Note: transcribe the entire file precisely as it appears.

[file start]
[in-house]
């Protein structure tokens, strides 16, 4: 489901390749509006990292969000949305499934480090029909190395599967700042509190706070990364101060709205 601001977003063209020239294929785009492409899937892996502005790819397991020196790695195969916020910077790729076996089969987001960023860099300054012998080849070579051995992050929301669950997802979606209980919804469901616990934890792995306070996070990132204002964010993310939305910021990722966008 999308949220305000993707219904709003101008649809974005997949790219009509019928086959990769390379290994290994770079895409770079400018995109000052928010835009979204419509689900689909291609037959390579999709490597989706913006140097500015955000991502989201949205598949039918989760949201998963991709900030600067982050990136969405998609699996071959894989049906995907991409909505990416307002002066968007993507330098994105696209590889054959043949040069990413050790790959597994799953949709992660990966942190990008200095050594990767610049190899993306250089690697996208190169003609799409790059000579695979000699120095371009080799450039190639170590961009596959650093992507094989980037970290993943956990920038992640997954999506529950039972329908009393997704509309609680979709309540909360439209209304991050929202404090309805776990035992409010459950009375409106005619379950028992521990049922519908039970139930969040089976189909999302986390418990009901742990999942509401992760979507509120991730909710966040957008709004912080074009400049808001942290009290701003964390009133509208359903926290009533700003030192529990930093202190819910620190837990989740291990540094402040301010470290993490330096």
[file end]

[in-house]
């Protein structure tokens, strides 16, 4: 489901390749509006990292969000949305499934480090029909190395599967700042509190706070990364101060709205 601001977003063209020239294929785009492409899937892996502005790819397991020196790695195969916020910077790729076996089969987001960023860099300054012998080849070579051995992050929301669950997802979606209980919804469901616990934890792995306070996070990132204002964010993310939305910021990722966008 999308949220305000993707219904709003101008649809974005997949790219009509019928086959990769390379290994290994770079895409770079400018995109000052928010835009979204419509689900689909291609037959390579999709490597989706913006140097500015955000991502989201949205598949039918989760949201998963991709900030600067982050990136969405998609699996071959894989049906995907991409909505990416307002002066968007993507330098994105696209590889054959043949040069990413050790790959597994799953949709992660990966942190990008200095050594990767610049190899993306250089690697996208190169003609799409790059000579695979000699120095371009080799450039190639170590961009596959650093992507094989980037970290993943956990920038992640997954999506529950039972329908009393997704509309609680979709309540909360439209209304991050929202404090309805776990035992409010459950009375409106005619379950028992521990049922519908039970139930969040089976189909999302986390418990009901742990999942509401992760979507509120991730909710966040957008709004912080074009400049808001942290009290701003964390009133509208359903926290009533700003030192529990930093202190819910620190837990989740291990540094402040301010470290993490330096």